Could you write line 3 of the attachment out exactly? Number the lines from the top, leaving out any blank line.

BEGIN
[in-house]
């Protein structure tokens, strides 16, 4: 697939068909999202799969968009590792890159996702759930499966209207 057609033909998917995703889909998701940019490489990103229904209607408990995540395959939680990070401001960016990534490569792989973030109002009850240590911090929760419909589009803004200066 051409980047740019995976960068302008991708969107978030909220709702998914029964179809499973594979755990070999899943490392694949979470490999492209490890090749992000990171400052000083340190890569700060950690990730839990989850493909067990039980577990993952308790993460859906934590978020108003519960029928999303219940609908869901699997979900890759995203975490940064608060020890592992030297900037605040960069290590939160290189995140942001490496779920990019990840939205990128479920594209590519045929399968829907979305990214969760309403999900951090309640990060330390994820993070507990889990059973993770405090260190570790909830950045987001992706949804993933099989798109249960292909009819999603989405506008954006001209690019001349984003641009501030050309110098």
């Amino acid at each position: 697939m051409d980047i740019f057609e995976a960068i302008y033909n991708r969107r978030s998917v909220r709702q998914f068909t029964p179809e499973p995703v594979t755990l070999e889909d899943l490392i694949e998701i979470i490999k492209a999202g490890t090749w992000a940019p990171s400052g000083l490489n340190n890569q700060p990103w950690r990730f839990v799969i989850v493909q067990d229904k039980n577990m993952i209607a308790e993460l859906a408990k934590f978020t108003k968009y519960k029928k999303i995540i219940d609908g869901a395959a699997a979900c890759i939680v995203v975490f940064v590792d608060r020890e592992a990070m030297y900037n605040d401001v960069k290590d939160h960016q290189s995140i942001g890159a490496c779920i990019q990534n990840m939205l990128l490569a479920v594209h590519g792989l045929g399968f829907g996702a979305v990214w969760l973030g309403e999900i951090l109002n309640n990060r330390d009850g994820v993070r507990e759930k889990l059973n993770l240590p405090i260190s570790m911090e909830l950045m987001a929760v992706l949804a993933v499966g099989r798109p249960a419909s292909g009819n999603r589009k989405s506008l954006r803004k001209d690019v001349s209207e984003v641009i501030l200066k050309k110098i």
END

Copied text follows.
């Amino acid at each position: 697939m051409d980047i740019f057609e995976a960068i302008y033909n991708r969107r978030s998917v909220r709702q998914f068909t029964p179809e499973p995703v594979t755990l070999e889909d899943l490392i694949e998701i979470i490999k492209a999202g490890t090749w992000a940019p990171s400052g000083l490489n340190n890569q700060p990103w950690r990730f839990v799969i989850v493909q067990d229904k039980n577990m993952i209607a308790e993460l859906a408990k934590f978020t108003k968009y519960k029928k999303i995540i219940d609908g869901a395959a699997a979900c890759i939680v995203v975490f940064v590792d608060r020890e592992a990070m030297y900037n605040d401001v960069k290590d939160h960016q290189s995140i942001g890159a490496c779920i990019q990534n990840m939205l990128l490569a479920v594209h590519g792989l045929g399968f829907g996702a979305v990214w969760l973030g309403e999900i951090l109002n309640n990060r330390d009850g994820v993070r507990e759930k889990l059973n993770l240590p405090i260190s570790m911090e909830l950045m987001a929760v992706l949804a993933v499966g099989r798109p249960a419909s292909g009819n999603r589009k989405s506008l954006r803004k001209d690019v001349s209207e984003v641009i501030l200066k050309k110098i």